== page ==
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Frederick v. Biography Channel

February 4, 2010

CHELSEA FREDERICK, ET AL., PLAINTIFFS,
v.
THE BIOGRAPHY CHANNEL, ET AL., DEFENDANTS.



The opinion of the court was delivered by: Milton I. Shadur Senior United States District Judge

MEMORANDUM OPINION AND ORDER

This action by Chelsea Frederick ("Frederick") and Ferrara Daum ("Daum") against The Biography Channel, A&E Television Networks LLC and the Greif Company (collectively "Media Defendants") as well as the City of Naperville ("City") stems from a highly disturbing outgrowth of a collaborative arrangement entered into in September 2007 between Media Defendants and City. All defendants have joined in filing a Fed. R. Civ. P. ("Rule") 12(b)(6) motion to dismiss the Complaint, and plaintiffs' counsel has filed a 15-page responsive memorandum as to Count One. Because those submissions have met head-on, the motion is ripe for decision-- and for the reasons stated here, it is denied.

Facts*fn1

Media Defendants conceived a TV series entitled "Female

Forces" that would feature City's female law enforcement officers and would be telecast on The Biography Channel (Complaint ¶6). That plan was memorialized in a September 19, 2007 agreement ("Agreement") between A Day With, Inc. (the entity utilized by Media Defendants for that purpose) and City, a copy of which Agreement plaintiffs' counsel has attached to plaintiffs' responsive memorandum. Media Defendants and City proceeded with the filming of the TV series in accordance with the Agreement.

At some point during 2008 Naperville resident Frederick, then 20 years old, was subject to an outstanding warrant stemming from her failure to have appeared at a traffic court hearing (Complaint ¶8). When a male Naperville police officer went to the apartment building in which Frederick lived to arrest her on that outstanding warrant (id.), Frederick and her older sister Daum came out of the apartment building "to go for a meal at a local drive-thru restaurant, dressed very casually in pajama pants and not intending to be seen by anyone" (id. ¶9).

Although the male officer could readily (and immediately) have arrested Frederick on the warrant or asked for a suitable bond, he detained both Frederick and Daum to await the arrival of a female Naperville officer and the camera crew that was assigned to film Female Forces, doing so for the express purpose of having the arrest filmed for the TV show (id. ¶10). When the female officer and camera crew arrived, the camera crew staff told Frederick and Daum "that they were filming a 'documentary' about the Naperville Police" (id. ¶11). Frederick responded "that she did not want to be filmed or shown on television, especially informally dressed in pajama bottoms" (id. ¶12).*fn2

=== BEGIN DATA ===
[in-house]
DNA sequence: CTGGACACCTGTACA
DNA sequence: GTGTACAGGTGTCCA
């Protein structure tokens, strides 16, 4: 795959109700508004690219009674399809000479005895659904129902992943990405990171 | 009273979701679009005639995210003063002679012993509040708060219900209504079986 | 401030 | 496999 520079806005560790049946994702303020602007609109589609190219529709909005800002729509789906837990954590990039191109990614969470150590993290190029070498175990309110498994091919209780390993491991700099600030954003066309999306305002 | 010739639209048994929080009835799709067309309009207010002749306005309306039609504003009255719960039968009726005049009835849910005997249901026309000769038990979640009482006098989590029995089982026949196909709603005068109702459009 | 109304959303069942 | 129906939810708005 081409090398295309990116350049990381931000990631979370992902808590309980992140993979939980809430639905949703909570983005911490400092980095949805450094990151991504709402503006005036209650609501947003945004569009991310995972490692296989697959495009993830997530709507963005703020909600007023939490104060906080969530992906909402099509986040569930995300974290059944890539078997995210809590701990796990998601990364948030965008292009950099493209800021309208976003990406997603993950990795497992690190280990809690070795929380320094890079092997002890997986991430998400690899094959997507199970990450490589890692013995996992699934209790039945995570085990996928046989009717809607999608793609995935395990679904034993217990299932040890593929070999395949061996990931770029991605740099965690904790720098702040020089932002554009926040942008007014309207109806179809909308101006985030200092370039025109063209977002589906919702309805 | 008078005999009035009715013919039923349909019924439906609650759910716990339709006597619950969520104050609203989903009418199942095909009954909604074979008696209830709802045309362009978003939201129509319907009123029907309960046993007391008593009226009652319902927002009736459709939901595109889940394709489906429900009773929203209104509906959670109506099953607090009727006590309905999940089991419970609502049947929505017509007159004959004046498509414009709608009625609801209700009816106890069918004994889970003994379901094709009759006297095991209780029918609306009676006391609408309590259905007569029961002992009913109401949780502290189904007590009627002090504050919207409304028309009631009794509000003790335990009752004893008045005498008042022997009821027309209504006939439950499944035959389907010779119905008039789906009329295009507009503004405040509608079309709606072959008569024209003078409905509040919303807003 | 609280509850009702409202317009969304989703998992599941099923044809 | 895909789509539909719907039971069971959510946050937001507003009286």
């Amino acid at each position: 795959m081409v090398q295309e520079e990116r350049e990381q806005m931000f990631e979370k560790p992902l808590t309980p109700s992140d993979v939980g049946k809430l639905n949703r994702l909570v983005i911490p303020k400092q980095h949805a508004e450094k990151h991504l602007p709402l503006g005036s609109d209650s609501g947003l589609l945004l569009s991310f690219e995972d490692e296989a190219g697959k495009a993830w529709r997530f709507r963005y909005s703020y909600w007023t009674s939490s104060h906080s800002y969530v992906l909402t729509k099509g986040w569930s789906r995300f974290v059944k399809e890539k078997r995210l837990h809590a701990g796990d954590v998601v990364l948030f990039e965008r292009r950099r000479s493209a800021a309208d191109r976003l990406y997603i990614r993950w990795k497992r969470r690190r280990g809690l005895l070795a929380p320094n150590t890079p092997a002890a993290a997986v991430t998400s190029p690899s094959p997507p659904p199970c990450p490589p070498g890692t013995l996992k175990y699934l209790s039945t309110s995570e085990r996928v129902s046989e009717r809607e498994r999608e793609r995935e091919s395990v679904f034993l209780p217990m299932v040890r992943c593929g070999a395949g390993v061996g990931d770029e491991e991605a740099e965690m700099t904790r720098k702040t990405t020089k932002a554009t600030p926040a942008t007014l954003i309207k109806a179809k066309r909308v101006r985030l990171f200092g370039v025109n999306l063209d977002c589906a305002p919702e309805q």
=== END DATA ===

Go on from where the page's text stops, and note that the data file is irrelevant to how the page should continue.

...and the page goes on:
Both Naperville officers and the camera crew ignored Frederick's objection to filming (id. ¶14), and the officers proceeded to arrest her "because she was unable at that moment to post a modest bond with cash or a credit card" (id. ¶15). At that point the camera crew filmed the arrest for the Female Forces TV series (characterized in Complaint ¶16 as a "commercial" series, not a "documentary" film), with Frederick unable to prevent that filming because of the officers' presence and her compelled presence due to the arrest (id. ¶17).*fn3

Frederick was not only arrested but was searched and handcuffed (id. ¶19), with her pajama bottoms falling down her hips--something that she could not prevent because of the handcuffs (id. ¶20). Her statements of concern (id. ¶21) were ignored, with the camera crew filming her being led in handcuffs to the police car (id. ¶22) and "focus[ing] attention on Chelsea Frederick's falling pink Hello Kitty pajama bottoms and indecently exposed skin about the waistband of her pajamas (id. ¶23)."

Next Frederick was placed in a holding cell at the Naperville Police Station (id. ¶25). Though that was a secure restricted area not accessible to the public (id. ¶25), a member of the camera crew was admitted to that area by the Naperville Police (id. ¶26) and proceeded to ask her to sign a release form authorizing the use of her likeness and identity (id. ¶27). Frederick refused (id. ¶28). Frederick's custodial status was later terminated when Daum posted bail for her (id. ¶31).

With Media Defendants having captured the just-described episode on both film and a sound recording, it was included in Episode 5 of Female Forces, which was telecast about November 2, 2008 on The Biography Channel throughout the United States and then later in foreign countries (id. ¶33). Although some segments of Episode 5 blurred and rendered nonidentifiable the likenesses and identities of some other persons (id. ¶35), the portion dealing with Frederick's arrest "prominently and clearly show[ed] the likenesses and identities of Chelsea Frederick and Ferrara Daum, both of whom did not want to be shown on television" (id. ¶36).

Moreover, Media Defendants' production of that incident edited the voice portion to delete Frederick's statements that she did not want to be filmed or shown on television (id. ¶37).

In addition, the aired episode "contains a voice-over by the female Naperville police officer that the twenty-year old girl being arrested was 'concerned about the state of her pants'" (id. ¶40).

There is more, but a good portion of it is primarily relevant to plaintiffs' state law claims that are not addressed in this opinion. What has been said here suffices to provide the framework for ...


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